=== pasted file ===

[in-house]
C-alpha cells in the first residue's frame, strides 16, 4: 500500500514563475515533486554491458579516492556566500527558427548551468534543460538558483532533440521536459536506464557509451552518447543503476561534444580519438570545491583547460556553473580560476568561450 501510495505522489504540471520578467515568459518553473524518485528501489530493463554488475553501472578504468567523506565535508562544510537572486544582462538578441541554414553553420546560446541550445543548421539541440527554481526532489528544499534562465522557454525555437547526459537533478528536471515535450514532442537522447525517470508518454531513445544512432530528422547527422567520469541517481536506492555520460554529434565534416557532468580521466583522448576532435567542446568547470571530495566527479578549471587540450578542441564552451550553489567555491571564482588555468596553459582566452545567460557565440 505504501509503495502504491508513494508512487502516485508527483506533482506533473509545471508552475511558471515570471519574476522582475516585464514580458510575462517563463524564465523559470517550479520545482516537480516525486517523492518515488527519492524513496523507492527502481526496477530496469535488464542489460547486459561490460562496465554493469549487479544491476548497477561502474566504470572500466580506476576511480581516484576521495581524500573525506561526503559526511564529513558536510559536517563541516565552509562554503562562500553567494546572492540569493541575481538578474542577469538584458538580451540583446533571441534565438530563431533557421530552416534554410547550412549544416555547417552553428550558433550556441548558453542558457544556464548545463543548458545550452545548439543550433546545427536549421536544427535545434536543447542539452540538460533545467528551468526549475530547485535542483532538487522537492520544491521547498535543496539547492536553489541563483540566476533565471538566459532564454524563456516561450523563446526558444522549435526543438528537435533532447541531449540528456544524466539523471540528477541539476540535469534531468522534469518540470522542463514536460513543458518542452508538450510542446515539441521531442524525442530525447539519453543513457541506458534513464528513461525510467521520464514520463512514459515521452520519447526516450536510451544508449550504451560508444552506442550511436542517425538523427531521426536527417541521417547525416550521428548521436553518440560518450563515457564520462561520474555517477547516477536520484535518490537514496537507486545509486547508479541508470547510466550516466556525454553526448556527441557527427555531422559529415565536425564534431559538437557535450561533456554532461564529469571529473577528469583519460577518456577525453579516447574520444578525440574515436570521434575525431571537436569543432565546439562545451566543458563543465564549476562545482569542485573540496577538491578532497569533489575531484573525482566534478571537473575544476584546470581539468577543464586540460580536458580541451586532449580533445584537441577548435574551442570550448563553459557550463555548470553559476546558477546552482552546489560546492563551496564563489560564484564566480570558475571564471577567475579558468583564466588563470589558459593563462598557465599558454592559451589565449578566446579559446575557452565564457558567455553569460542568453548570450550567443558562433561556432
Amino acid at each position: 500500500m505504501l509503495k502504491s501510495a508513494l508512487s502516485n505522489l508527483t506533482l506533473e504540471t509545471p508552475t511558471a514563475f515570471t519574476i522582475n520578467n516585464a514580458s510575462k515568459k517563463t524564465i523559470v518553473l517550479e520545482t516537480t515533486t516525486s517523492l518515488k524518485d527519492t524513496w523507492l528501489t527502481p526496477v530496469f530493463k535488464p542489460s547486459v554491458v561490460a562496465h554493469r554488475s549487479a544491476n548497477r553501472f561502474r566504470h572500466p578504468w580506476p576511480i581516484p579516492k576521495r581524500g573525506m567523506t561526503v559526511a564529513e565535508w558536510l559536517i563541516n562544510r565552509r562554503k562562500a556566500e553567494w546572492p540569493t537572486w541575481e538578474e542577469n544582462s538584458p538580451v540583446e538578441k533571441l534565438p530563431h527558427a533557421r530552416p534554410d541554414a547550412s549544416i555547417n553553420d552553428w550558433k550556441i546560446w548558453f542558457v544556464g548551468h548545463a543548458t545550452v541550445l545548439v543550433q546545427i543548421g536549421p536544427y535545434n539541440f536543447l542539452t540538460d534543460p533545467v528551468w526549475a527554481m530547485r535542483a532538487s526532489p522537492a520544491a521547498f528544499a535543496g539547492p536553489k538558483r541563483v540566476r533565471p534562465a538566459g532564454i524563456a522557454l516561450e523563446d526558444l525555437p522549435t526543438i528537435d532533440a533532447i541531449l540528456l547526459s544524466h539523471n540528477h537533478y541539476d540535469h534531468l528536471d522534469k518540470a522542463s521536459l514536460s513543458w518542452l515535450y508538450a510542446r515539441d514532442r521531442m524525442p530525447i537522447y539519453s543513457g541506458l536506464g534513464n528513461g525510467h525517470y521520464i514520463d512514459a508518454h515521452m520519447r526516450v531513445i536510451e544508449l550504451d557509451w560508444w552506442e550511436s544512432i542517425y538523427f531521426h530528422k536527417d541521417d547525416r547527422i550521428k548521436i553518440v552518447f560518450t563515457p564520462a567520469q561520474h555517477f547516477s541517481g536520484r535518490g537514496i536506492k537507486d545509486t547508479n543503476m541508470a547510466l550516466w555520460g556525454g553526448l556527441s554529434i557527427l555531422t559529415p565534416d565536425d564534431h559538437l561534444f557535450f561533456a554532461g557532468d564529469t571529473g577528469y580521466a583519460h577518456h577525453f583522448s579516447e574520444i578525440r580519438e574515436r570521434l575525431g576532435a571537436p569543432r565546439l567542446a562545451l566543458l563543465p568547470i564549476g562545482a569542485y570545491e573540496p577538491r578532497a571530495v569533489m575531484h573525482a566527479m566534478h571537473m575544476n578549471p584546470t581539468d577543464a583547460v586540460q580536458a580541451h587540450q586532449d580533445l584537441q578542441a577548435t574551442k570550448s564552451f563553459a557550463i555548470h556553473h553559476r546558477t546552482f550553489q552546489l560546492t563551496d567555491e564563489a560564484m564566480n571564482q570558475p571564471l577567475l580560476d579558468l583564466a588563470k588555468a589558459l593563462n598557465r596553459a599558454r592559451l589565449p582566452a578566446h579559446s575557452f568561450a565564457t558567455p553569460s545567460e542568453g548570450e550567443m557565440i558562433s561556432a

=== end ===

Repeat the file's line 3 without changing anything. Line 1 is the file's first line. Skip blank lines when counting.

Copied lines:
Amino acid at each position: 500500500m505504501l509503495k502504491s501510495a508513494l508512487s502516485n505522489l508527483t506533482l506533473e504540471t509545471p508552475t511558471a514563475f515570471t519574476i522582475n520578467n516585464a514580458s510575462k515568459k517563463t524564465i523559470v518553473l517550479e520545482t516537480t515533486t516525486s517523492l518515488k524518485d527519492t524513496w523507492l528501489t527502481p526496477v530496469f530493463k535488464p542489460s547486459v554491458v561490460a562496465h554493469r554488475s549487479a544491476n548497477r553501472f561502474r566504470h572500466p578504468w580506476p576511480i581516484p579516492k576521495r581524500g573525506m567523506t561526503v559526511a564529513e565535508w558536510l559536517i563541516n562544510r565552509r562554503k562562500a556566500e553567494w546572492p540569493t537572486w541575481e538578474e542577469n544582462s538584458p538580451v540583446e538578441k533571441l534565438p530563431h527558427a533557421r530552416p534554410d541554414a547550412s549544416i555547417n553553420d552553428w550558433k550556441i546560446w548558453f542558457v544556464g548551468h548545463a543548458t545550452v541550445l545548439v543550433q546545427i543548421g536549421p536544427y535545434n539541440f536543447l542539452t540538460d534543460p533545467v528551468w526549475a527554481m530547485r535542483a532538487s526532489p522537492a520544491a521547498f528544499a535543496g539547492p536553489k538558483r541563483v540566476r533565471p534562465a538566459g532564454i524563456a522557454l516561450e523563446d526558444l525555437p522549435t526543438i528537435d532533440a533532447i541531449l540528456l547526459s544524466h539523471n540528477h537533478y541539476d540535469h534531468l528536471d522534469k518540470a522542463s521536459l514536460s513543458w518542452l515535450y508538450a510542446r515539441d514532442r521531442m524525442p530525447i537522447y539519453s543513457g541506458l536506464g534513464n528513461g525510467h525517470y521520464i514520463d512514459a508518454h515521452m520519447r526516450v531513445i536510451e544508449l550504451d557509451w560508444w552506442e550511436s544512432i542517425y538523427f531521426h530528422k536527417d541521417d547525416r547527422i550521428k548521436i553518440v552518447f560518450t563515457p564520462a567520469q561520474h555517477f547516477s541517481g536520484r535518490g537514496i536506492k537507486d545509486t547508479n543503476m541508470a547510466l550516466w555520460g556525454g553526448l556527441s554529434i557527427l555531422t559529415p565534416d565536425d564534431h559538437l561534444f557535450f561533456a554532461g557532468d564529469t571529473g577528469y580521466a583519460h577518456h577525453f583522448s579516447e574520444i578525440r580519438e574515436r570521434l575525431g576532435a571537436p569543432r565546439l567542446a562545451l566543458l563543465p568547470i564549476g562545482a569542485y570545491e573540496p577538491r578532497a571530495v569533489m575531484h573525482a566527479m566534478h571537473m575544476n578549471p584546470t581539468d577543464a583547460v586540460q580536458a580541451h587540450q586532449d580533445l584537441q578542441a577548435t574551442k570550448s564552451f563553459a557550463i555548470h556553473h553559476r546558477t546552482f550553489q552546489l560546492t563551496d567555491e564563489a560564484m564566480n571564482q570558475p571564471l577567475l580560476d579558468l583564466a588563470k588555468a589558459l593563462n598557465r596553459a599558454r592559451l589565449p582566452a578566446h579559446s575557452f568561450a565564457t558567455p553569460s545567460e542568453g548570450e550567443m557565440i558562433s561556432a